Source: Cologne Digital Sanskrit Dictionaries: Shabda-Sagara Sanskrit-English Dictionary

Anugraha (अनुग्रह).—m.

(-haḥ) Favour; conferring benefits, promoting good, and preventing ill. E. anu afterwards, graha to take, and ac aff.

Source: Cologne Digital Sanskrit Dictionaries: Benfey Sanskrit-English Dictionary

Anugraha (अनुग्रह).—[anu-grah + a], m. 1. Promoting, [Rāmāyaṇa] 6, 11, 22. 2. Favour, [Pañcatantra] 34, 2. 3. Help, Böhtl. Ind. Spr. 1643.

Source: Cologne Digital Sanskrit Dictionaries: Cappeller Sanskrit-English Dictionary

Anugraha (अनुग्रह).—[masculine] favour, kindness, service, benefit.

Source: Cologne Digital Sanskrit Dictionaries: Monier-Williams Sanskrit-English Dictionary

1) Anugraha (अनुग्रह):—[=anu-graha] [from anu-grah] m. favour, kindness, showing favour, conferring benefits, promoting or furthering a good object

2) [v.s. ...] assistance

3) [v.s. ...] facilitating by incantations

4) [v.s. ...] rear-guard

5) [v.s. ...] Name of the eighth or fifth creation, [Viṣṇu-purāṇa]

Source: Cologne Digital Sanskrit Dictionaries: Goldstücker Sanskrit-English Dictionary

Anugraha (अनुग्रह):—[tatpurusha compound] m.

(-haḥ) 1) Promoting good and preventing ill or (according to another interpretation) promoting good by preventing ill.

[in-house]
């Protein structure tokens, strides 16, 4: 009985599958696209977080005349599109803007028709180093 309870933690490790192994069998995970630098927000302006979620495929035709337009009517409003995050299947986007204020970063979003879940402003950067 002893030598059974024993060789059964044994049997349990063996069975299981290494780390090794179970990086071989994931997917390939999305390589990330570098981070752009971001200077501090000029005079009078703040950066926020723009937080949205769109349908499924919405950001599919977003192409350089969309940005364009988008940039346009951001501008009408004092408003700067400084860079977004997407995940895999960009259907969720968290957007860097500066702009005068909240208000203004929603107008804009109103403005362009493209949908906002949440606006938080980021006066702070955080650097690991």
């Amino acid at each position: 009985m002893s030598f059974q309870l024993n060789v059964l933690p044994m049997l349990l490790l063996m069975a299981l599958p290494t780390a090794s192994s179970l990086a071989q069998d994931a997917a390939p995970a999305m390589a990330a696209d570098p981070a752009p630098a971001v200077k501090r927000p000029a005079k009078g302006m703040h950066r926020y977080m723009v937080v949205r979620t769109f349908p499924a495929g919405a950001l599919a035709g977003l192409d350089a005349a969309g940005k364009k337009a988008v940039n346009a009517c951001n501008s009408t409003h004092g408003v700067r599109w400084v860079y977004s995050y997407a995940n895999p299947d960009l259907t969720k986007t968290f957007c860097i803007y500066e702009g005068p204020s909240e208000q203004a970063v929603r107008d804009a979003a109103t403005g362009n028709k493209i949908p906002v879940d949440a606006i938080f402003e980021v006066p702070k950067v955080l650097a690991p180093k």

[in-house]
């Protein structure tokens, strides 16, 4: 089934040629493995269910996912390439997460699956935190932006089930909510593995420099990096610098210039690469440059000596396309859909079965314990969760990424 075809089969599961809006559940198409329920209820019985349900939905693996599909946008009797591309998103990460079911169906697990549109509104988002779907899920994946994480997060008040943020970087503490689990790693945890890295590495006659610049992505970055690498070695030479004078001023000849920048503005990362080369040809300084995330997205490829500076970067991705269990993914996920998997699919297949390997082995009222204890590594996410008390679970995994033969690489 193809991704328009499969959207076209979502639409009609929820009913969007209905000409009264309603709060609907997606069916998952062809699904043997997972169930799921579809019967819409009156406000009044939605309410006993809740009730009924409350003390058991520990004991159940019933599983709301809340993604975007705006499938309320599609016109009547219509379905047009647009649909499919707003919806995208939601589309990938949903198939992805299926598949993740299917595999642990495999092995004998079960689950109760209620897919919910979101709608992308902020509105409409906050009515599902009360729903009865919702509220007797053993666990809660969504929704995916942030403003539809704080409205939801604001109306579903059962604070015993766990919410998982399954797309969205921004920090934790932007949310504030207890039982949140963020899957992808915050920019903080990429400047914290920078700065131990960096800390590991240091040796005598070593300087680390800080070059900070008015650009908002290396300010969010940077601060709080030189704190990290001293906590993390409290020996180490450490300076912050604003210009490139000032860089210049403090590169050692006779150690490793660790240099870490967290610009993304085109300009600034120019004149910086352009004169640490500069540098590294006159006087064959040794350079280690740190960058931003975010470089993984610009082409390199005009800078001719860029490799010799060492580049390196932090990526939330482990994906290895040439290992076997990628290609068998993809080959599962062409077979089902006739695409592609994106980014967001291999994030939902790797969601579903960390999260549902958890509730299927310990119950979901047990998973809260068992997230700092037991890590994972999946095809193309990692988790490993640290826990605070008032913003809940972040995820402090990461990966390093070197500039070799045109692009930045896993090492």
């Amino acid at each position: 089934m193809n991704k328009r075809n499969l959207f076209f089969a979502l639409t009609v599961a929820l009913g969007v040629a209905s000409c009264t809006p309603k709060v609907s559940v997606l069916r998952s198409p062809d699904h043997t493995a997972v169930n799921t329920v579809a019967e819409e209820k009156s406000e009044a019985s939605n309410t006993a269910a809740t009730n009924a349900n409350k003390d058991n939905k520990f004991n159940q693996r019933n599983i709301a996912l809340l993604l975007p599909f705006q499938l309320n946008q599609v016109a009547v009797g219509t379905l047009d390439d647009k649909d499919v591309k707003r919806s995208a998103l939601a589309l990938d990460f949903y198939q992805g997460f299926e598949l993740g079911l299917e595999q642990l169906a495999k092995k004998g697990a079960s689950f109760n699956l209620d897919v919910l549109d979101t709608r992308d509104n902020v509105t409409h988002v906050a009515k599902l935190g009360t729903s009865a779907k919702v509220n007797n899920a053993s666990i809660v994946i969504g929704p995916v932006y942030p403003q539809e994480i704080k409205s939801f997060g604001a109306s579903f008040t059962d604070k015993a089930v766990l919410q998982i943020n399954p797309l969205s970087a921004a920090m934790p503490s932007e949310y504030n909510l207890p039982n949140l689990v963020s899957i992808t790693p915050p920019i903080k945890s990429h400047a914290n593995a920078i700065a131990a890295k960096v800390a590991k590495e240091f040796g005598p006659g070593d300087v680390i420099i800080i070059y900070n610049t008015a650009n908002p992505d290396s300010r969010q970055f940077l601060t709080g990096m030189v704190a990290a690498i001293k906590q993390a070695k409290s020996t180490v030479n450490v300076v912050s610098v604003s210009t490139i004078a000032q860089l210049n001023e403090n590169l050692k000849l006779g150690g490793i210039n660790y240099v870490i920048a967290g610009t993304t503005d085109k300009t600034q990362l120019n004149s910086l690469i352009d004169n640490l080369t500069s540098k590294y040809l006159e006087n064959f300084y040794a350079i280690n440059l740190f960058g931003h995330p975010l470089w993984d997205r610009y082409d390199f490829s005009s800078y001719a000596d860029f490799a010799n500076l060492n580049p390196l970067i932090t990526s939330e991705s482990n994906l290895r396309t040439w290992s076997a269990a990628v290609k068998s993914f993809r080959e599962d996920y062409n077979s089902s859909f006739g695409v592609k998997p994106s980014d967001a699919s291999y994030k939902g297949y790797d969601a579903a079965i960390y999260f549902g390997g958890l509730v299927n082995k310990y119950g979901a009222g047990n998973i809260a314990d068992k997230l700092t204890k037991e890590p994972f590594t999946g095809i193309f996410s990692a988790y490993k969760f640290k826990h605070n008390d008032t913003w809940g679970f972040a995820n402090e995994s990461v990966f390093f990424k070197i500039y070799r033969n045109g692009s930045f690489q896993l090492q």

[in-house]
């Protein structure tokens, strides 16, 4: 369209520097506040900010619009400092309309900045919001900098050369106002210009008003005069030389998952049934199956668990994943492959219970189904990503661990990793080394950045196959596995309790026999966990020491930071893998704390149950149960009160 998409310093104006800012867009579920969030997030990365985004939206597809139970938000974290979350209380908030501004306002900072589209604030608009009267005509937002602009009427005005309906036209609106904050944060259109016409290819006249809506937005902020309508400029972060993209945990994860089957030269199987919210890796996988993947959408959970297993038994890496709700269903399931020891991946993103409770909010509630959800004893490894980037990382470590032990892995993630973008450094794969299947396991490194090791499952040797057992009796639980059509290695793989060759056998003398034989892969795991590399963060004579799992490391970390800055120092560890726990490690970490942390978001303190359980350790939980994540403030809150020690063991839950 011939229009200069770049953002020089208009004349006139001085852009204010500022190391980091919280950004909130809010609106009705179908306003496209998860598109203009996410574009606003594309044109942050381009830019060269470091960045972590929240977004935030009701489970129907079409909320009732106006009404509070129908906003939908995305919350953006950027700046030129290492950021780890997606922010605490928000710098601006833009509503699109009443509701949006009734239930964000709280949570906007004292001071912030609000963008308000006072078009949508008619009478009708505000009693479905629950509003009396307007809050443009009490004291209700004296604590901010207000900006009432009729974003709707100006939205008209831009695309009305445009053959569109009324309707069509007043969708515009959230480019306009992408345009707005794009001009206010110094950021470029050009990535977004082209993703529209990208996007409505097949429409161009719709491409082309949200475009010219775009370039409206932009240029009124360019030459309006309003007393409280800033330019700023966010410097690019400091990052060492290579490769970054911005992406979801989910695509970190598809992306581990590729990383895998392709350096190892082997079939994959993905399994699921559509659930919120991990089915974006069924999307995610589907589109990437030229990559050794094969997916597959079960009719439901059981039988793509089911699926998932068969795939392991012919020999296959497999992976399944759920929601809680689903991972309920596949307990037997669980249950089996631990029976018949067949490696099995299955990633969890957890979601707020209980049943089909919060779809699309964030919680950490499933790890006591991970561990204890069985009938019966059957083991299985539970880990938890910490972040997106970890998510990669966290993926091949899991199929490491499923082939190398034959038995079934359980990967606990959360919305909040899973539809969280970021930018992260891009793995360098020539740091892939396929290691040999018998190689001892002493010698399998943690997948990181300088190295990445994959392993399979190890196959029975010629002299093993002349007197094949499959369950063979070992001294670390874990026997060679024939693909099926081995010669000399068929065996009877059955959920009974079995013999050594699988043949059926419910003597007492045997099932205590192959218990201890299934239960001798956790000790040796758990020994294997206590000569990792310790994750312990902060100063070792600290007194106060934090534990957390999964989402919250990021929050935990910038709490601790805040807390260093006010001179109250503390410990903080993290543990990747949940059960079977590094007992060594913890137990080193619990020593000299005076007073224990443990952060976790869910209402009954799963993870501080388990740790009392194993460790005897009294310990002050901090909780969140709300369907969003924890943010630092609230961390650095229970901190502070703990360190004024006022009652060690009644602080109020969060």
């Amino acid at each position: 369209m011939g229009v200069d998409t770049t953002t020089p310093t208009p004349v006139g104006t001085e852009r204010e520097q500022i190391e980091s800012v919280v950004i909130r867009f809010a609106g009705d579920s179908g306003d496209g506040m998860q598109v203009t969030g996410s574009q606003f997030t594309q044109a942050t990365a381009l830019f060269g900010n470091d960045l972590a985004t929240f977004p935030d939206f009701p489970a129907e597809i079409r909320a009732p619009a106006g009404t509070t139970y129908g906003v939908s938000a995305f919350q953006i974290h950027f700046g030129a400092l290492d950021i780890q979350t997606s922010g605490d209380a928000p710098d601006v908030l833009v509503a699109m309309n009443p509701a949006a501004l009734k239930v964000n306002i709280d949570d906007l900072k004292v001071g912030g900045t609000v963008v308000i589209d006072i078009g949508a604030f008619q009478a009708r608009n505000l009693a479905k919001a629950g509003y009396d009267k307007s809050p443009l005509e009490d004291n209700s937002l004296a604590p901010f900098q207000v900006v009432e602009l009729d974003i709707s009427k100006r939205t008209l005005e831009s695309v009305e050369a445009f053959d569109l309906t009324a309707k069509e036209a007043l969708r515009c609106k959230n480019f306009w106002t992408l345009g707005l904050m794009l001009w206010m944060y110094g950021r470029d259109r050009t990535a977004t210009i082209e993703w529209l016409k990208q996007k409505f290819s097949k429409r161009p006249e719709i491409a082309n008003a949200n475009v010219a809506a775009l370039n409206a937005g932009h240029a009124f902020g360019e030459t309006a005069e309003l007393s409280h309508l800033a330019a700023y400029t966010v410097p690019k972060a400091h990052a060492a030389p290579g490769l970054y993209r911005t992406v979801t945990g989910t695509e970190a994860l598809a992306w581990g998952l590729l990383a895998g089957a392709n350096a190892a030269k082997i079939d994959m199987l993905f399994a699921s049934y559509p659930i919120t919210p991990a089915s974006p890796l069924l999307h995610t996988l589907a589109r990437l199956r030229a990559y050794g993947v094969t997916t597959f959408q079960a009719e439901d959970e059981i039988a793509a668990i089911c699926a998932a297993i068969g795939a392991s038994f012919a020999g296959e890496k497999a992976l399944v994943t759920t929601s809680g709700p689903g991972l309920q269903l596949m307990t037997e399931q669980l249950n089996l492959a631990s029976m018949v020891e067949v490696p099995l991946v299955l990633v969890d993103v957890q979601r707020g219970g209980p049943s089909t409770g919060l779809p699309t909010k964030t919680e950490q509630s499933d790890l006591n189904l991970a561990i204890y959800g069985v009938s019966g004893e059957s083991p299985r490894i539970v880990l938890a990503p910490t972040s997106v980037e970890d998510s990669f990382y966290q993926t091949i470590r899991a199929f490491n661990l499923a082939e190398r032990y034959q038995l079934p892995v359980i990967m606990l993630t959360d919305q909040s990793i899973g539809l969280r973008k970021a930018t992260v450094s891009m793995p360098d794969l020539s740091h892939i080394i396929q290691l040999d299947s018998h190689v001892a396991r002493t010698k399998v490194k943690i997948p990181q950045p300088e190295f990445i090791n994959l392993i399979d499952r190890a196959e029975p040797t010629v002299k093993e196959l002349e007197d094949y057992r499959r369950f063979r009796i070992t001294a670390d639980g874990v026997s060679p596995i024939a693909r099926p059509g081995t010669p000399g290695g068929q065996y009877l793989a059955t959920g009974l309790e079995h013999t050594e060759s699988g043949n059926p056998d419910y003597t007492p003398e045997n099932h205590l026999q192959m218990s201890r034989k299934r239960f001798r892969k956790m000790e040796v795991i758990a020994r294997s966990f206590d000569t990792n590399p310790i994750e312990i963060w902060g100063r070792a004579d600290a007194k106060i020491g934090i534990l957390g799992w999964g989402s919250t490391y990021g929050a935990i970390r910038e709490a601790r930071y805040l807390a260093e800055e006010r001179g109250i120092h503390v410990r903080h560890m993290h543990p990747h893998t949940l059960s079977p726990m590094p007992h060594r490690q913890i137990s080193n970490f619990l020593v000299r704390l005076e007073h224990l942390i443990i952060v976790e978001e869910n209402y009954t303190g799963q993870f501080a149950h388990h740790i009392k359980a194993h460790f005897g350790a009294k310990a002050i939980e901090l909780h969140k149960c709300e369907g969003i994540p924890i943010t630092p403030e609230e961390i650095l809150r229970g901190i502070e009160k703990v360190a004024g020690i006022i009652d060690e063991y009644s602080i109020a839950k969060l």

2) The conferring benefits, favour.

3) Aid, assistance.

4) Instructing in the mystical verses or incantations of the Vedas(?).

5) See anugrahasarga. E. grah with anu, kṛt aff. ap.

Source: Cologne Digital Sanskrit Dictionaries: Yates Sanskrit-English Dictionary

Anugraha (अनुग्रह):—[anu-graha] (haḥ) 1. m. Favor.

[Sanskrit to German]

Anugraha in German

context information

Sanskrit, also spelled संस्कृतम् (saṃskṛtam), is an ancient language of India commonly seen as the grandmother of the Indo-European language family (even English!). Closely allied with Prakrit and Pali, Sanskrit is more exhaustive in both grammar and terms and has the most extensive collection of literature in the world, greatly surpassing its sister-languages Greek and Latin.

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Hindi dictionary

[«previous next»] — Anugraha in Hindi glossary
Source: DDSA: A practical Hindi-English dictionary

Anugraha (अनुग्रह) [Also spelled anugrah]:—(nm) obligation, favour, kindness.

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Kannada-English dictionary

Source: Alar: Kannada-English corpus

Anugraha (ಅನುಗ್ರಹ):—

1) [noun] grace a) the unmerited love and favour of god toward mankind; b) divine influence acting in a person to make the person pure, morally strong, etc.

2) [noun] a kind, obliging, friendly or generous act, kind or compassionate treatment (shown by a religious head or a person at a higher position, etc.); favour; mercy.

3) [noun] an acceptance; a consent.

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Kannada is a Dravidian language (as opposed to the Indo-European language family) mainly spoken in the southwestern region of India.